Nell Casey: Swimming through Spalding Gray
Around 2007, Kathleen Russo, widow of monologuist Spalding Gray, approached author Nell Casey about writing Gray’s autobiography. Gray, who committed suicide in 2004, spent his career publicly, nakedly chronicling his life in monologues like Swimming to Cambodia.
Casey asked herself: Had Gray already said everything onstage?
The answer: a resounding no. The journals showed her that there much more than the man's famous monologues. “It wasn't possible for Gray to chronicle or confess all aspects of his life publicly," says Casey, "but privately he did so.”
She also quickly realized something else: that the journals “are not only generously written, they are gorgeously written.”
The avalanche of new material was only the beginning as Casey, now 41, drew upon sources ranging from audiotapes of Gray's therapy sessions, she says, to random notes written on scraps of paper, like “an Amtrak napkin and a breast cancer pamphlet.”
Gray’s brothers and his colleagues aided Casey. His widow allowed herself to be presented “as flawed and criticized” as anyone else under Gray's powerful pen.
The result was The Journals of Spalding Gray, published in 2011. Casey, the daughter of local author John Casey, had previously explored despondent authors’ lives in her 2002 book, Unholy Ghost, a collection of essays by writers who had survived depression.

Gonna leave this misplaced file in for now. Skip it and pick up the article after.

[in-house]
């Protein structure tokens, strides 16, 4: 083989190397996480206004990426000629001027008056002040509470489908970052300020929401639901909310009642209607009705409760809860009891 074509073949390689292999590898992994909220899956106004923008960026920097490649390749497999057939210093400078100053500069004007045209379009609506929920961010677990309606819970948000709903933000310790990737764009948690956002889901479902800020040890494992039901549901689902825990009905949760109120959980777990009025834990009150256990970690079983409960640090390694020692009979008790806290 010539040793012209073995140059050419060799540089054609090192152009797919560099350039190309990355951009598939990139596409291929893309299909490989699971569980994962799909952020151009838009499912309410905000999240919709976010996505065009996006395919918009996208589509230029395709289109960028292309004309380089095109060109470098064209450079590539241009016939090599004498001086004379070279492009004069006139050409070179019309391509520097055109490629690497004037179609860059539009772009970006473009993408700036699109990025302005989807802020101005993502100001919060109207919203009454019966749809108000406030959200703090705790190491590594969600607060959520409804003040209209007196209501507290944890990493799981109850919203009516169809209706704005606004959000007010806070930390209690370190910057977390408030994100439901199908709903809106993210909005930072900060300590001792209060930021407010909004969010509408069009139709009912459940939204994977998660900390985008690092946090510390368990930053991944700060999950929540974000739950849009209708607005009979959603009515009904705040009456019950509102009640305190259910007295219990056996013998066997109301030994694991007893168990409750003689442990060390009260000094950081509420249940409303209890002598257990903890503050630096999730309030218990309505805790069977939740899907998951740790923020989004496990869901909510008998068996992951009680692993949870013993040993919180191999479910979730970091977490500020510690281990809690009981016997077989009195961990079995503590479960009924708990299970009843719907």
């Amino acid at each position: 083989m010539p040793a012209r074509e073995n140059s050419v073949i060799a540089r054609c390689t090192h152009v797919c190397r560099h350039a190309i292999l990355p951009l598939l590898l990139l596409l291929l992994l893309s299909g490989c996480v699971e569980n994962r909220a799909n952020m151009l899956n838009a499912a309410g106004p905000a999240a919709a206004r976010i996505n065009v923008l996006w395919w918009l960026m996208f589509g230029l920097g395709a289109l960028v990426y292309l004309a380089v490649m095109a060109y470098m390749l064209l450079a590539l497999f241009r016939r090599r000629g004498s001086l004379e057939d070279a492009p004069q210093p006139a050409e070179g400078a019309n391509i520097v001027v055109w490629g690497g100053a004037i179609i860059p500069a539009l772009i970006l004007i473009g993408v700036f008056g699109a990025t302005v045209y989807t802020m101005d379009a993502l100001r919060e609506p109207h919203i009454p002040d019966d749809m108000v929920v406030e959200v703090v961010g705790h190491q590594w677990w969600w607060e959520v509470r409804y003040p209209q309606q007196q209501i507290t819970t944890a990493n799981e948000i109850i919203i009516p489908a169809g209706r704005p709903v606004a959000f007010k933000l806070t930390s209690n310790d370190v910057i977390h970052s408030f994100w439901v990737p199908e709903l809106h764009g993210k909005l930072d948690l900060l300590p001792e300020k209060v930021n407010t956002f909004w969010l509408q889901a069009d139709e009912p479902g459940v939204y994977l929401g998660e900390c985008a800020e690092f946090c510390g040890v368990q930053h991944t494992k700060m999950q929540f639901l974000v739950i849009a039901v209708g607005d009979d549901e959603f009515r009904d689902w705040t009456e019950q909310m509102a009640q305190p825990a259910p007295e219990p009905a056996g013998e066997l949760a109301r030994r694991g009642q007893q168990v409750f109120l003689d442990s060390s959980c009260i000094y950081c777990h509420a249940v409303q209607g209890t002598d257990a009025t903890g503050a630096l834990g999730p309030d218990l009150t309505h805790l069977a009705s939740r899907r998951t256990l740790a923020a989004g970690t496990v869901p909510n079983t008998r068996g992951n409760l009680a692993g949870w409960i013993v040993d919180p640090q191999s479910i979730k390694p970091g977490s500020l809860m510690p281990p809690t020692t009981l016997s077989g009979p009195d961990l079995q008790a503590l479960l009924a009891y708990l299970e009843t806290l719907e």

An editor approached Casey with that book’s concept, not knowing that Casey had recently guided her sister Maud through “a difficult depression,” she says. Casey and her sister’s essays for the book inspired a series of “partner essays... by the person who’d struggled with depression” and their caregiver, Casey explains. Author William Styron and his wife Rose were one such pair.
In 2008, Casey expanded on this particular theme by editing An Uncertain Inheritance: Writers on Caring for Family. “It's stunning to think of how little we talk about family care-giving,” Casey says, “given how frequently it occurs.”
Depression’s incapacitating nature would seem to make it a static topic, but that isn’t so, Casey says.
“It helped that there were so many different writers with varied experiences offering their stories,” she says. “It allowed for the definition of depression to open up— to be told in many different ways and with different perspectives and insights. I was grateful to see this subject in this kind of Rashomon way. I began to understand how vastly different— and yet oddly the same— the struggle can be.”
And, ultimately, exorcizing these horrible experiences is incredibly life-affirming: “I think that when you can draw material and shape a narrative from something that has caused you great pain, you often feel some sense of triumph or peace.”
Nell Casey appears on a panel entitled “The Lives of Writers” with author Jean Cash (Larry Brown: A Writer’s Life) on Friday, March 23 at 2pm at the UVA Bookstore.